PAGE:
It was a bit weird (and kinda cool) because many of these kids have quit school, stay out late, experiment with drugs and alcohol and don't listen to their parents. It made me think: Maybe they just need something to do? Maybe they're just looking for someone who cares about them?"

But it doesn't stop there. Remember wholistic mission is about authentic relationships. Chanty knows each of these young people by name, visits their homes regularly and spends valuable time listening to their parents' desire for their children to be 'good'. Chanty is highly respected among these parents and many call her teacher. But she confesses, "You know, I'm not really a sports coach. I'm not an education specialist. I can't give you all the answers about how to raise your kids... but I can tell you about Jesus."

Next door in Thailand, through small attempts at wholistic mission, we're seeing the development of a whole new faith movement. The team of Global Interaction cross-cultural workers began by simply living together in a small rural village in Northern Thailand. Through English teaching, hairdressing, small income generation projects and emergency aid, they have been able to contribute to the community in meaningful ways.

Then, when God spoke to some of the Ethnic Thai through dreams and visions, the authentic relationships that had been built over time meant that discussions about faith and spirituality could flow freely.

Over time a handful of people became followers of Jesus, being baptised in the local river, meeting in each other's homes, chanting the psalms and eagerly sharing their new found spiritual freedom with friends and family. Muana, one of Global Interaction's cross-cultural workers, says, "The new believers are sharing their new faith with their relatives and friends and experiencing the beginning of a faith movement. We're really playing the role of facilitators, so they're mostly doing the ministry themselves. It's been an amazing journey."

Here at home in Sydney, I see more and more young people respond to the needs of the world and the call to mission in creative ways. There's a steep rise in the number of young adults studying international development, global studies and similar subjects. People are queuing up for that elusive job with an NGO. Some are even braving the world of cross-cultural mission, with a desire to share Jesus in meaningful and wholistic ways among least-reached people groups. Undergirding these choices is a Christian response to partner in restoring the world order to God's order.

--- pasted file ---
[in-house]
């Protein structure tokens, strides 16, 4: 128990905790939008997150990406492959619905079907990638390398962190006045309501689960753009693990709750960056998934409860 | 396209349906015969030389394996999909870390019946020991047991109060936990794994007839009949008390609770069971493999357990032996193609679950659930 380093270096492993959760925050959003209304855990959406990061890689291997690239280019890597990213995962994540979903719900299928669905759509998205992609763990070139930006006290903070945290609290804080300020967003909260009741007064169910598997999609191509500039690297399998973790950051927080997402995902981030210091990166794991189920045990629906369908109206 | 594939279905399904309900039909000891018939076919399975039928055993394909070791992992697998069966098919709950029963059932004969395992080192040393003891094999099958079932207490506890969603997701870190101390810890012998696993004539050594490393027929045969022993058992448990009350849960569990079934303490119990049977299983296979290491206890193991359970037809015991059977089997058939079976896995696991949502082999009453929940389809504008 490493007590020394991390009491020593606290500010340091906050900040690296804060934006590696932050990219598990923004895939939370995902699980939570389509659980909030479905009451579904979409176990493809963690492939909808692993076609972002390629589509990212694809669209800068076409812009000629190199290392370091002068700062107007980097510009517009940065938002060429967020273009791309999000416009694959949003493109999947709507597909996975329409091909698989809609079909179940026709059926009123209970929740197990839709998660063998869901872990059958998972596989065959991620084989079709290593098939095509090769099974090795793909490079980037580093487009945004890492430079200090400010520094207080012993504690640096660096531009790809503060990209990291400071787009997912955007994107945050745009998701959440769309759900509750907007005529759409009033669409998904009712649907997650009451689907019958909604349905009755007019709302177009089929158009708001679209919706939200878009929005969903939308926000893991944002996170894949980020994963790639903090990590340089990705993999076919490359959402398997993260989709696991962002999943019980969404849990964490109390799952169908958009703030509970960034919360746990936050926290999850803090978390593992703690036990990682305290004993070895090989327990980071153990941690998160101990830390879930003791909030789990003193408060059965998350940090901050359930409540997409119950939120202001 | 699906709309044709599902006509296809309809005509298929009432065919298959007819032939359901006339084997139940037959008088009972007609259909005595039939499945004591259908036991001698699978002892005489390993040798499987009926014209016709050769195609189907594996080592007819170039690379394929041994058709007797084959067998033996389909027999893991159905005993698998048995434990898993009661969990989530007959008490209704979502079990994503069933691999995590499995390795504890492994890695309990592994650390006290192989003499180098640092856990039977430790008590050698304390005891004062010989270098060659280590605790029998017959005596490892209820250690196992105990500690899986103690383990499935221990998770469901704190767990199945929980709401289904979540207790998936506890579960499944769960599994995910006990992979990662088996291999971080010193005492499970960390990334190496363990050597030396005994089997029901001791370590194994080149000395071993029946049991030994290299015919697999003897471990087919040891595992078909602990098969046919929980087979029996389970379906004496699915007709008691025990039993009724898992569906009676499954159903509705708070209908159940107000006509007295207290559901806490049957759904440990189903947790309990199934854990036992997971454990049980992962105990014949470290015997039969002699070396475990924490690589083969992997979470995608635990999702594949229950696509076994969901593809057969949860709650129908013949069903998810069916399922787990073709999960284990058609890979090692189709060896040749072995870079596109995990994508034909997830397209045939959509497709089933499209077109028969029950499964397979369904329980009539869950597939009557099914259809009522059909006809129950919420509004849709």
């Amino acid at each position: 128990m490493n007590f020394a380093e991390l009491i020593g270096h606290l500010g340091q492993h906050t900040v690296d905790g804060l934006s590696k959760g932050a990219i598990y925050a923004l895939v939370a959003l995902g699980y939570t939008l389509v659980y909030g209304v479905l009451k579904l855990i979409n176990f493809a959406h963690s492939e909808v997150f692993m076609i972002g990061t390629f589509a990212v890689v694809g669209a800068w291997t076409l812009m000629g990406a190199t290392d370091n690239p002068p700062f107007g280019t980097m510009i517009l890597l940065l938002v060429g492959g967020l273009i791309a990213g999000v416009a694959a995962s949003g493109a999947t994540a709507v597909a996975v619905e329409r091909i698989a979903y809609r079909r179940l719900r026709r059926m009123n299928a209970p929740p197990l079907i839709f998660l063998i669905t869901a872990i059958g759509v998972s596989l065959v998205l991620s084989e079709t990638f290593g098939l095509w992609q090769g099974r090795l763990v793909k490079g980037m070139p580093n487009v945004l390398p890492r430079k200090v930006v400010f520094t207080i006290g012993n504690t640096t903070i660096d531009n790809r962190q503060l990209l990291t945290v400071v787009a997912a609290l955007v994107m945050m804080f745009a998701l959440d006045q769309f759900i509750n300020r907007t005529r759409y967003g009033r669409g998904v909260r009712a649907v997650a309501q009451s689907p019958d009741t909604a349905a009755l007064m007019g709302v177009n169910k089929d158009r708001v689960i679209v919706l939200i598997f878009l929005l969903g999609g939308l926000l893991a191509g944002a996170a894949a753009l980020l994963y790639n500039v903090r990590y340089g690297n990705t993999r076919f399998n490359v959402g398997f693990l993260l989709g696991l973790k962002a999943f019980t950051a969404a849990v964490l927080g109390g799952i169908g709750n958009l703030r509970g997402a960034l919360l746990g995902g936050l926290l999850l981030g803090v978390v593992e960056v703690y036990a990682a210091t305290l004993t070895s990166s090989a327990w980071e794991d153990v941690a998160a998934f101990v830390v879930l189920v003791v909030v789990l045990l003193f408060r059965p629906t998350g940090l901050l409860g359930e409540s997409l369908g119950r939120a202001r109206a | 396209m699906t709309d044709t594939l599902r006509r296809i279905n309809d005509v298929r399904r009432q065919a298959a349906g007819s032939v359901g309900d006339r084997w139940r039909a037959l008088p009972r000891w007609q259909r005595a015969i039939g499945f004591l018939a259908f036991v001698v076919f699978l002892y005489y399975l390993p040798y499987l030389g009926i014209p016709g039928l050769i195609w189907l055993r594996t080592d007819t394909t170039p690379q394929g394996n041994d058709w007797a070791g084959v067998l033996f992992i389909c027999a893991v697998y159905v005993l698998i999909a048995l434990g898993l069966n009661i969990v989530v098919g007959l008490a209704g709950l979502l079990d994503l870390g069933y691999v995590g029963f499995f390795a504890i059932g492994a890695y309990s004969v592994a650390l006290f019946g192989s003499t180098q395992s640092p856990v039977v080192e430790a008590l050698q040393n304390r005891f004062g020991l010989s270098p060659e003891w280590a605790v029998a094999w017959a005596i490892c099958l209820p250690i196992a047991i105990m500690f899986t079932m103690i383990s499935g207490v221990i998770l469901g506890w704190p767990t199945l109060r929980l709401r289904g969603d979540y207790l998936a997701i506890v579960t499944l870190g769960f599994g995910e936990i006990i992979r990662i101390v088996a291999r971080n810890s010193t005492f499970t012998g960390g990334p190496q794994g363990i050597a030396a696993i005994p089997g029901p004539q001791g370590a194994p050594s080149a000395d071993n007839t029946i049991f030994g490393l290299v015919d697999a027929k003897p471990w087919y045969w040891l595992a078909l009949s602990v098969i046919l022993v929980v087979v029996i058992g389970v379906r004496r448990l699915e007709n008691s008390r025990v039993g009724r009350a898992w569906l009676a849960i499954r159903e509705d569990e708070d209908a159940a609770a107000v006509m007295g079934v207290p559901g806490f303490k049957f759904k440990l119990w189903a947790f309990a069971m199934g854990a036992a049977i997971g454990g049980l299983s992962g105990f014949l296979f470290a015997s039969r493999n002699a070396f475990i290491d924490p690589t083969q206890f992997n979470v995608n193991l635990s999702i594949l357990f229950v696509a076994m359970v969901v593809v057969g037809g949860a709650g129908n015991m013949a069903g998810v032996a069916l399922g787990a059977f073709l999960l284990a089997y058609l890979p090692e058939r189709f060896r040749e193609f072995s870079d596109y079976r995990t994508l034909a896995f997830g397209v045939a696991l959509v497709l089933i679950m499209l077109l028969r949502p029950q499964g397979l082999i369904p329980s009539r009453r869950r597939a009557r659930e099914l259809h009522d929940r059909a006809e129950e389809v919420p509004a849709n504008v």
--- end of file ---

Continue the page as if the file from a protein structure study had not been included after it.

Alongside the cry of the physically poor, we, as followers of Jesus, also hear the yearning of those who are spiritually poor. We believe that freedom and restoration from both physical and spiritual poverty is possible. Jesus taught that the kingdom of heaven is here, now. Heaven can begin on earth.

Wholistic mission is not easily defined or displayed, it's often complex and messy. But in following Jesus' example, we wrestle with what it looks like to proclaim his powerful message and be his hands and feet in this world. It is a challenge that is too important to be ignored, or simply debated. Rather it's key to living out the mission that God has given us here on earth.

About the Author

Melanie Wellings is the NSW/ACT Young Adults Consultant for Global Interaction. She also works with Micah Challenge as their Intern and Volunteer Coordinator. Melanie lives in Sydney with her husband Matt and their dozen garden gnomes.

1 A campaign of Christians speaking out against poverty and injustice

2 Based on The Micah Declaration on Integral Mission